Moreover, more than half of the participants (53.4%) were given at least one minor infraction over the course of the school year. The researchers found that receiving minor infractions was predictive of increases in misbehavior, although receiving more serious infractions, such as for aggressive behavior, was not.
They suggest that the arbitrary and inconsistent nature of the punishment of minor misconduct might be what is contributing to adolescents becoming more reactionary and defiant. Further, the prediction of increased defiant behavior was found to be most significant for students who were highly attached to the school. In other words, the students who most view school as a place of support are most negatively impacted by sanctioned punishment for minor misbehavior.
A major limitation of this study includes the fact that it was conducted within one charter school network, and therefore the findings might not be applicable across other school systems. That being said, however, the findings of this study have been found to support previous research conducted.
Also, further research will need to be conducted with students in elementary school as well, as this study focused solely on middle and high school students. In addition, as this study was based on a dataset, it will be important to conduct future research where data on misconduct is collected at the moment, as opposed to reflecting back only on official reports, which does not capture the entirety of student misbehavior.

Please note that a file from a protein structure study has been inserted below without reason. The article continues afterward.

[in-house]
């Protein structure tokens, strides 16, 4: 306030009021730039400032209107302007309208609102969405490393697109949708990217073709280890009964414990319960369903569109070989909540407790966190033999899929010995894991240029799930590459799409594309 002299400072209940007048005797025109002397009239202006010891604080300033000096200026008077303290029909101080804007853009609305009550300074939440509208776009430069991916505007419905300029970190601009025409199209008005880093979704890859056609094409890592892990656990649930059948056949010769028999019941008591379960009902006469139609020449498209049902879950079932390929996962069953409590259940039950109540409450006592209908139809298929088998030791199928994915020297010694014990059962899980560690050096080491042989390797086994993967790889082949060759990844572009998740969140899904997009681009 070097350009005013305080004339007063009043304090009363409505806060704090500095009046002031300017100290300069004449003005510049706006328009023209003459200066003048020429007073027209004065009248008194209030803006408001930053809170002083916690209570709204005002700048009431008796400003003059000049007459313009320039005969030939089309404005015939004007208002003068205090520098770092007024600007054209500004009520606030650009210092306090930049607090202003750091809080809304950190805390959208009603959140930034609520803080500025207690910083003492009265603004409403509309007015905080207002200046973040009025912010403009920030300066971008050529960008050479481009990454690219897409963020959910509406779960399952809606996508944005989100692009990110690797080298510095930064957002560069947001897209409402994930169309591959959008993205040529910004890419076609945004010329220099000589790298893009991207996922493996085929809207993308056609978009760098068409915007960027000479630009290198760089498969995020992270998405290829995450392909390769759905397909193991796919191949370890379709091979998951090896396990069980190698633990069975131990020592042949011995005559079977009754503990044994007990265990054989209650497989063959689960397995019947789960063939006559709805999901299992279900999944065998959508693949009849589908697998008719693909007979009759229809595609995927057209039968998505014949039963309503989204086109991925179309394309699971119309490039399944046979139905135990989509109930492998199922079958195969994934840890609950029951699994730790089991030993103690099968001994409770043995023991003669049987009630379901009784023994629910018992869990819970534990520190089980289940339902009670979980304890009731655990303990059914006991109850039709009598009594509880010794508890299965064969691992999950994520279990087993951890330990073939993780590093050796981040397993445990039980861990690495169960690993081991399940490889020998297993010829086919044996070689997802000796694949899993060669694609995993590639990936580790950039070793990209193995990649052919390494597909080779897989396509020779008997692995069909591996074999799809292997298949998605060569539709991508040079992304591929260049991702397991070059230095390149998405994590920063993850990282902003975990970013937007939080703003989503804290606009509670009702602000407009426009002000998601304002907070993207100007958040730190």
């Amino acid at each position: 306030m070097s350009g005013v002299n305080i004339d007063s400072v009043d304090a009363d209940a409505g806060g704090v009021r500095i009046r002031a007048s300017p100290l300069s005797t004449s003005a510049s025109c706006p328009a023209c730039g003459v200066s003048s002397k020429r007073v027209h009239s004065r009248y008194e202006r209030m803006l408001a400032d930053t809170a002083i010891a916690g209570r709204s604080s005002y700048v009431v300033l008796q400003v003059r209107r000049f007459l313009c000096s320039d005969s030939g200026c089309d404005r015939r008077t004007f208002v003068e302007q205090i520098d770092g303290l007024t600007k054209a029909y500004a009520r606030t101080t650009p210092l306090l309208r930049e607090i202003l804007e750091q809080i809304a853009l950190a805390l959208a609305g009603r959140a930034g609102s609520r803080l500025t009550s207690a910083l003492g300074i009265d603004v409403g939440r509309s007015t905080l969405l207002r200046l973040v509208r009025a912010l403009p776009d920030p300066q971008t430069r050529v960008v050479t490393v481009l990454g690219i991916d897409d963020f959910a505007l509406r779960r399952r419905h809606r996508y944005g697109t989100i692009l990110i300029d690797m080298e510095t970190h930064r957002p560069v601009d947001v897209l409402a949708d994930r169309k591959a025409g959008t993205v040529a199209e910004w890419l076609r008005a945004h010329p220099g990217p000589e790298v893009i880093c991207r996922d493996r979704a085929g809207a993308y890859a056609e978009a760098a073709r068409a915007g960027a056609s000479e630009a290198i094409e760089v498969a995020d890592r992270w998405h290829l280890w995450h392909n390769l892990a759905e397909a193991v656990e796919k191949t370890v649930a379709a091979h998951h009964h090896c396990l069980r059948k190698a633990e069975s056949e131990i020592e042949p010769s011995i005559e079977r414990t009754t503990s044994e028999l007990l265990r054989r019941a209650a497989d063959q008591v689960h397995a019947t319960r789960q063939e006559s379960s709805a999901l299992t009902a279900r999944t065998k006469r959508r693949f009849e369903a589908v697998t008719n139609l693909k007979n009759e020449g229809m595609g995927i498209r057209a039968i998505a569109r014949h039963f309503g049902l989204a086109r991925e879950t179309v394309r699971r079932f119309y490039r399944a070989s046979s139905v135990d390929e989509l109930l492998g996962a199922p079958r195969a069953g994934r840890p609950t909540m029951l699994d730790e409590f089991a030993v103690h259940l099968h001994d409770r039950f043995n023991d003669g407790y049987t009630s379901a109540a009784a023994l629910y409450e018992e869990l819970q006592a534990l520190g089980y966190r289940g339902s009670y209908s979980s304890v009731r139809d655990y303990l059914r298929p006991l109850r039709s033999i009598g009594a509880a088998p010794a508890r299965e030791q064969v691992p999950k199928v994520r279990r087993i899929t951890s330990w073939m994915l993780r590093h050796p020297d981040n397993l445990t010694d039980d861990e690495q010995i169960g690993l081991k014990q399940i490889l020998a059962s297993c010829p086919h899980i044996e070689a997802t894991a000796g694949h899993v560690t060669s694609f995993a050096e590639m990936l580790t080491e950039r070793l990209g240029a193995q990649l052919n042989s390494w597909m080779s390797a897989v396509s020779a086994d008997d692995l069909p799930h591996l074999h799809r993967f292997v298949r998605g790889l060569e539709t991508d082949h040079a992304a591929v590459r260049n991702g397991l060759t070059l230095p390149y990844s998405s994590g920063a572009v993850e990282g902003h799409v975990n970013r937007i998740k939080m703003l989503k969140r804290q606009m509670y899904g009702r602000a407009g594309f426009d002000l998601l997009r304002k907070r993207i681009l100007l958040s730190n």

A key takeaway from the research findings is that current methods of addressing student misbehavior are ineffective, and in fact, harmful to students. The authors suggest that replacing a punitive approach to discipline with interventions that help build positive student-teacher relationships is crucial to resolving this problem. They offer the Consistency Management and Cooperative Discipline program as a potential alternative, as this approach encourages a more active student role in the classroom, through promoting the co-creation of rules by teachers and students.
Additionally, this study highlights the racial disparities present within the educational disciplinary system and shows how discrimination against African American students can contribute to an increase in future defiant behavior, which in turn, can put them at risk for future criminal justice involvement.
Amemiya, J., Mortenson, E., & Wang, M. (2020). Minor infractions are not minor: School infractions for minor misconduct may increase adolescents’ defiant behavior and contribute to racial disparities in school discipline. American Psychologist, 75(1), 23-36. (Link)